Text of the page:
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[G.R. No. 138608. September 24, 2002.]




Accused Rolando Tamayo, Julio Tamayo, Florencio Patalinghug, Jr., 1 and Natividad Tamayo were charged with double murder before the Regional Trial Court of the Seventh Judicial Region (Branch 62, Oslob, Cebu) in an information dated November 29, 1994, to wit:chanrob1es virtua1 1aw 1ibrary

That on October 25, 1994 at 7:30 o’clock in the evening, more or less, at sitio Tubod, Cerdeña, Municipality of Malabuyoc, Province of Cebu, Philippines, and within the jurisdiction of this Honorable Court, the above named accused, conspiring, confederating and mutually helping with one another, with deliberate intent to kill, with treachery and evident premeditation, did then and there willfully, unlawfully and feloniously assault, attack and shoot Leodegario Fuentes and Renante Fuentes, with the use of unknown caliber handgun, thereby inflicting upon them multiple gunshot wounds which caused their instantaneous death.


After a plea of not guilty was entered, the accused filed motions for admission to bail before the Regional Trial Court of Cebu City, Branch 20, where this case was originally raffled. However, these motions were denied by said court in an order dated March 25, 1996.

With the creation and operation of RTC-Oslob, Cebu on February 15, 1996, this case was ordered unloaded from RTC-Cebu City, Branch 20, and transferred to RTC-Oslob, Cebu, Branch 62, in an amended order dated September 23, 1996. Further presentation of prosecution evidence was thereafter conducted in the latter court.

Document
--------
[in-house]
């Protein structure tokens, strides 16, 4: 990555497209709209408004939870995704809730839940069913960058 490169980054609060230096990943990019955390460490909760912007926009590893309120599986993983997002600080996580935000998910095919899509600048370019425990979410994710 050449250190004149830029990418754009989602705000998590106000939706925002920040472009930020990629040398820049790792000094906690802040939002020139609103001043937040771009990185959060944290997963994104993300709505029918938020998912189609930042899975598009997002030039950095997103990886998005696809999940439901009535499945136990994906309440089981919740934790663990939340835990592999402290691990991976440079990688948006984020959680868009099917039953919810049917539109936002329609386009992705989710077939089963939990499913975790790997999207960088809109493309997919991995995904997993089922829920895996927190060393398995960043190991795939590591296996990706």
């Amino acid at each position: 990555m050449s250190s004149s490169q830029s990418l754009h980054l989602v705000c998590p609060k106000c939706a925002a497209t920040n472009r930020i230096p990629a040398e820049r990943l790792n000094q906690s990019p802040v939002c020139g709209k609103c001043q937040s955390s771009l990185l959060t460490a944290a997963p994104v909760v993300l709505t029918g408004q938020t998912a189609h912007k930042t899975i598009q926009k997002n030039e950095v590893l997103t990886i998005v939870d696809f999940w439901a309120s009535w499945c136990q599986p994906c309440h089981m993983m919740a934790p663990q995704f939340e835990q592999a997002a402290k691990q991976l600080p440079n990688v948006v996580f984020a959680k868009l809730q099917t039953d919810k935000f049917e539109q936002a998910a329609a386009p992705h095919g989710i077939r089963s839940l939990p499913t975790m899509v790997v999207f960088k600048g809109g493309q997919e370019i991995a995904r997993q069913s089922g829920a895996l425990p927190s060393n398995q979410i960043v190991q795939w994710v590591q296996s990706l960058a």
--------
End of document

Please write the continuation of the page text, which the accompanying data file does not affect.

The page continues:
The prosecution presented several witnesses.

Lilia Fuentes recalled that at about 7:30 o’clock in the evening of October 25, 1994, she was having dinner with her husband, Leodegario, and their six children in their house at Cerdeña, Malabuyoc, Cebu, when they heard the dogs barking. Leodegario was about to check why the dogs were barking when three persons whom she identified as Rolando Tamayo, Julio Tamayo and Florencio Patalinghug, Jr., suddenly barged into their house through an unlocked kitchen door. Rolando came first, followed by Julio who was holding a flashlight and Florencio who entered last. Julio focused the flashlight on Leodegario’s face and seconds later, Rolando shot Leodegario on the chest. After shooting Leodegario, Rolando fired his gun again, this time hitting Rename, 18-year old son of Leodegario and Lilia. Overcome with fear, Lilia embraced her other children who were crying. She saw Rolando aiming his gun at them. She heard three clicks from the gun but fortunately the gun did not fire. Thereafter, Rolando, Julio and Florencio left, dragging Renante out of the house. Lilia then gathered the rest of her children and, while going down the stairs of their house, Lilia saw Natividad Tamayo, the wife of Julio, hurriedly walking away from their house. Lilia and her children went to the house of their neighbor; Helen Ambos, to seek refuge. After an hour, they proceeded to the house of Amalia Fuentes, Lilia’s niece, and stayed there until the morning of the following day. That day, the dead body of Renante was found some 200 meters away from their house. On October 27, 1994, Lilia reported the incident to the police. 3

SPO2 Faustino Filipinas of Malabuyoc Police Station testified that at around 2 o’clock in the morning of October 26, 1994, Alex Cardines, a barangay tanod of Cerdeña, Malabuyoc, Cebu, reported a shooting incident, allegedly perpetrated by Rolando Tamayo, Julio and Natividad Tamayo, and Florencio Patalinghug, Jr. On October 27, 1994, Lilia lodged a complaint against the four accused for the death of her husband Leodegario and son Renante. That same morning, Rolando and Julio were arrested while Natividad and Florencio were arrested the following day. 4

Dr. Danilo Cabigon, Municipal Health Officer of Malabuyoc, Cebu, testified that he conducted a post-mortem examination on the cadavers of the victims on October 26, 1994. Dr. Cabigon’s autopsy showed that Leodegario sustained one gunshot wound above the right chest. He declared that Leodegario died "due to hemorrhage", thoracic cavity due to gunshot wound, penetrating the big blood vessel and right lung." On the other hand, his post-mortem examination of Renante’s body revealed that the victim sustained a single gunshot wound on his left chest which resulted in massive hemorrhage causing death. 5